Mental health impact of acne not taken seriously - influencer
Schools and brands do not do enough to protect the mental health of teenagers with acne, a skincare influencer says.
Scott McGlynn 34, from Caerphilly, dropped out of school after he was bullied about his acne and sexuality.
He said it affected his mental health and more needs to be done to support and validate young people with acne.
The Welsh government said it was "committed to challenging negative attitudes and behaviours that underpin bullying".
A spokesman said mandatory training is in place that "focuses on developing an understanding of the human body, including people's feelings about their bodies and how they can be represented, and knowledge of the significant changes people experience during puberty, which could include acne".
Acne is very common in teenagers and younger adults, with about 95% of people aged 11 to 30 affected to some extent.
It is often caused by hormone changes - such as during puberty or pregnancy - and can be hereditary.
Many people will grow out of their acne as a teenager but about 3% of adults over 35 still have it.
'I wouldn't have struggled if I had the support'
Scott regained his confidence after delving into his sister's skincare and uses his online platform to discuss it alongside working as an actor.
His Instagram series Celebrity Skin Talk has featured celebrity guests such as Rebekah Vardy, Keisha Buchanan of the Sugarbabes, and Love Island's Laura Anderson.
He said: "I honestly don't think I would've struggled so badly with anxiety and depression if I had support in school.
"I think it would have benefitted me but also helped the bullies to understand the situation and maybe not have bullied me so badly."
At the time, Scott said he "couldn't think or talk about anything else but my skin", and as a result failed his school exams because he "did not have the strength" to deal with it alongside bullying.
He said: "I needed the help and support at school to understand what I was going through.
"I needed to feel confident and empowered, instead I felt attacked and inconsequential.
"I'm sad that if only I had support it might've been different."
Scott, who eventually grew out of his acne, said he wanted to see support groups in every school, but in particular he wanted to see LGBTQ+ teenagers offered support related to body image because they may already be dealing with issues related to their identity.
He said peer-led groups could make all the difference and help normalise acne.
He said make-up and skincare brands also needed to take some responsibility for the way they represent skin and urged them to use "real people" instead of photoshopped images and models.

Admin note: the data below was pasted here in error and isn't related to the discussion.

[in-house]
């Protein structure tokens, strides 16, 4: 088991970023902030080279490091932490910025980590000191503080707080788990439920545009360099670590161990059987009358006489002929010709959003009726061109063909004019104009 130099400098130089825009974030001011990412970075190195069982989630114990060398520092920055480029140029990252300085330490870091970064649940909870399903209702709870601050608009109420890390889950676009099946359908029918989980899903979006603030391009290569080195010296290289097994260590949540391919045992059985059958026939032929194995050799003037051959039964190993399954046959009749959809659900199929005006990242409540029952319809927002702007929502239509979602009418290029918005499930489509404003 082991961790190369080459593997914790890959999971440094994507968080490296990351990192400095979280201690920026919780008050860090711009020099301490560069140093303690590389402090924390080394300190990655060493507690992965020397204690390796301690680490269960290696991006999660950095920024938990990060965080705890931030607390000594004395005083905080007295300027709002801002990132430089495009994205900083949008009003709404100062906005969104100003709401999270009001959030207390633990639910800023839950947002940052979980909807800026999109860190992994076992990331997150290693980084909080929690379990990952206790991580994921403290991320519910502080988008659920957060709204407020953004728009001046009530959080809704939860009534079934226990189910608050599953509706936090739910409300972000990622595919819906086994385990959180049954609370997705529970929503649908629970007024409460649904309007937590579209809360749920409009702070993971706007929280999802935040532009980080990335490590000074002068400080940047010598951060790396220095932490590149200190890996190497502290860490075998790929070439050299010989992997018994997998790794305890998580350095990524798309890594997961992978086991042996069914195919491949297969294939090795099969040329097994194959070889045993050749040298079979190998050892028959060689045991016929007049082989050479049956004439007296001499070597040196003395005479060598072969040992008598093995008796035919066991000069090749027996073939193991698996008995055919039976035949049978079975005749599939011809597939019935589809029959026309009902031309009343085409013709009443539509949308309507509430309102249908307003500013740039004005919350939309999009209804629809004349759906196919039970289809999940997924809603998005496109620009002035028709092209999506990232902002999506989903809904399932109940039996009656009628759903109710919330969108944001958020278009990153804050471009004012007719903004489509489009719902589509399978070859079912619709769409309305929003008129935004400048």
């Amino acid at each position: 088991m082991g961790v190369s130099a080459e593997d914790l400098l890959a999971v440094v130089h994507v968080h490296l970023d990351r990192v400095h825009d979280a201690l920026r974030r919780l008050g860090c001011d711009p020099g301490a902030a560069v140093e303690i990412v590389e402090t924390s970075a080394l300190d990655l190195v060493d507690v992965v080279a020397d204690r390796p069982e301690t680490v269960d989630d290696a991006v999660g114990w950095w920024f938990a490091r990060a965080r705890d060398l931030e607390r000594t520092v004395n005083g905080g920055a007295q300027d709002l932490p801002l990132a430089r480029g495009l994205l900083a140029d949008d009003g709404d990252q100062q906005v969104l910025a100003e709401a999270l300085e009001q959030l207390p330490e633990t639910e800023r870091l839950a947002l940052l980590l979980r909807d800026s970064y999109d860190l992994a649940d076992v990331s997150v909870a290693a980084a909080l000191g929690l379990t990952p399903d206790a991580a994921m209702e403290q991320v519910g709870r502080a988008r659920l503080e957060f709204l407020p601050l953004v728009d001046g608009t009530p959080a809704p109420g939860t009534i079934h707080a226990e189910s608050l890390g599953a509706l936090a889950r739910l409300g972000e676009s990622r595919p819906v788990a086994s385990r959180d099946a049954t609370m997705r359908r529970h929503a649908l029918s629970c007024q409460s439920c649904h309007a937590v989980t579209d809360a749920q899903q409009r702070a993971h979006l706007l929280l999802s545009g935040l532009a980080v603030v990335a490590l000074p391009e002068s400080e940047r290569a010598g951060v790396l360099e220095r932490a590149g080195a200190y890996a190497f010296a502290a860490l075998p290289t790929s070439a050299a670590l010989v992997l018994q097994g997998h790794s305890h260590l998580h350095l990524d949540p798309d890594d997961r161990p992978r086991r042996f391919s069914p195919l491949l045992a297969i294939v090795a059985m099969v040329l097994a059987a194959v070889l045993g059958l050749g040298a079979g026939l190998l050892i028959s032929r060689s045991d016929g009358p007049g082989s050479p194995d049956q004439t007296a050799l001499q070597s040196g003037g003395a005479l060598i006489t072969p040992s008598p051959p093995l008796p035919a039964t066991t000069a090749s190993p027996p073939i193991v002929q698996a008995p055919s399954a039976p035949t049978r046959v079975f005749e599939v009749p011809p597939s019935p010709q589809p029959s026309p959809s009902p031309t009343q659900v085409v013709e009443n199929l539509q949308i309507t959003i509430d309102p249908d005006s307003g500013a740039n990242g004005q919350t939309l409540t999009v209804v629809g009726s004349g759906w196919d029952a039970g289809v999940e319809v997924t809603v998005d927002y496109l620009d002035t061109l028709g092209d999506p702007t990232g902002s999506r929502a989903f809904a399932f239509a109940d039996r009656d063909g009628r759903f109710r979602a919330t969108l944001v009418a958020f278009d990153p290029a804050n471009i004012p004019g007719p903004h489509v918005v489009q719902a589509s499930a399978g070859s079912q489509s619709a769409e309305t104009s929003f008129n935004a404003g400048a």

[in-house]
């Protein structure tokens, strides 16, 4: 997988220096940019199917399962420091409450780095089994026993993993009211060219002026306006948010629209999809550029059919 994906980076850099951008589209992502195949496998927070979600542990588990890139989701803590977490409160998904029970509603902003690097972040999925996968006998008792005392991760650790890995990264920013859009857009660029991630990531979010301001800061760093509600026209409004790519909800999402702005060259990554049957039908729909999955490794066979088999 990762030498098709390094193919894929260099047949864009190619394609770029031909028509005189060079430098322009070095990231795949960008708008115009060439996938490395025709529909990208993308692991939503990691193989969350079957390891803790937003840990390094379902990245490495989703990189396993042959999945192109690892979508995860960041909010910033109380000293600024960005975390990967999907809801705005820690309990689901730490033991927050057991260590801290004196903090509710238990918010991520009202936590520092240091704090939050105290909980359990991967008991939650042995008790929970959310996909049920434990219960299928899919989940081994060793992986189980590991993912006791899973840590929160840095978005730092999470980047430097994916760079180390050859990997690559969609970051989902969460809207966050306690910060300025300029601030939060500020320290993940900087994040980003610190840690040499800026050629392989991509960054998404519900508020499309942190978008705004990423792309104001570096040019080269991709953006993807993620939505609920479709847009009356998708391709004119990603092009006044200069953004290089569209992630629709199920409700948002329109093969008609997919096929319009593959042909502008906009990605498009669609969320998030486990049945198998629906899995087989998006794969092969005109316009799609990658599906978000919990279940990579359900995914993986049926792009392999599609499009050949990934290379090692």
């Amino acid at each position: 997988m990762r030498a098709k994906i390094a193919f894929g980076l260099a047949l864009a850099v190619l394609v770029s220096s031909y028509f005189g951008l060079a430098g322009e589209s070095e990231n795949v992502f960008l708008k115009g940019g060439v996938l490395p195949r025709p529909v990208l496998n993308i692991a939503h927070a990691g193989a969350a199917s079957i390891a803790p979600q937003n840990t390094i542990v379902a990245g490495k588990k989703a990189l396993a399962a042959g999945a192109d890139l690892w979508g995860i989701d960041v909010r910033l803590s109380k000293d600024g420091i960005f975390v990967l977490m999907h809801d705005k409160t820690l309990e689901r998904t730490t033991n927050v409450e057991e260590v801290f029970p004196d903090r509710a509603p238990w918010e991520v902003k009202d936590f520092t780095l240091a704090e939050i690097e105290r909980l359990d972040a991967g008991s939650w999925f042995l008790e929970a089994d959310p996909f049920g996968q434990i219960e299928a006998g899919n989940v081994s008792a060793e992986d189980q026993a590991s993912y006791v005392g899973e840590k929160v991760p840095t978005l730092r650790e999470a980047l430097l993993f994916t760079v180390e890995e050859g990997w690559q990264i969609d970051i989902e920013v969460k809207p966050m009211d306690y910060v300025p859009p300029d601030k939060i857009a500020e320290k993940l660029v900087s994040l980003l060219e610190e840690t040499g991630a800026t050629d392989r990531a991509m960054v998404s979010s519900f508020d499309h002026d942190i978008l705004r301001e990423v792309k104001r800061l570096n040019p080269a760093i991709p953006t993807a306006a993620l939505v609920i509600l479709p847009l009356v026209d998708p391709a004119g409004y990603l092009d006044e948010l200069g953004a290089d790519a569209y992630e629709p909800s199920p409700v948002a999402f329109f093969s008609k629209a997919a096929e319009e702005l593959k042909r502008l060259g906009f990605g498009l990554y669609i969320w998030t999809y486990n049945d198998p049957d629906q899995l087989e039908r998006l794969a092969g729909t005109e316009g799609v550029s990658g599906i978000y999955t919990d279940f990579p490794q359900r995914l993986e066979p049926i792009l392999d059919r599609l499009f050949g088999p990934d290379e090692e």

He said: "If we see a 20-year-old model with glowing, not a spot on their face, skin we can't relate."
A Welsh government spokesperson said: "As learners develop, teaching and learning focuses on exploring how physical changes have an impact on well-being and relationships, ensuring the representation of LGBTQ+ experiences and lives."
'My mum put make-up on me at nine years old'
Isabel Thomas, 20, from Cardiff, developed acne at just nine years old, which she said "crushed" her self-confidence.
She relied on her mother, who also had acne, to help inform her and said schools could have done more to educate her and her peers about the causes of acne.
She asked her mum to put make-up on her face as the bullying got worse, and said there was "still a culture around acne being just teenage spots" and was "made to feel guilty" for being upset.
She was repeatedly told to "just wash your face", which she said "traumatised" her.
"There were many times where I wouldn't leave the house as I felt so humiliated in the way I looked and I had many breakdowns behind closed doors," she said.
"I wish I was able to tell the people how badly it was affecting me but at the time I didn't want to draw any more attention to my skin."
Her skin improved after she was eventually prescribed drug Roaccutane, which she described as "a miracle worker" and that she "felt lucky to have a doctor take me seriously".
By the time she was learning about the science of acne, "the damage of the last few years of name calling had already been done".
"It was a huge part of my growing up and I did try to hide how much it really affected me because I felt I wasn't allowed when there are bigger problems in the world.
"Now looking back, I do understand that it was OK when I felt so awful in myself and want other teens to realise this."
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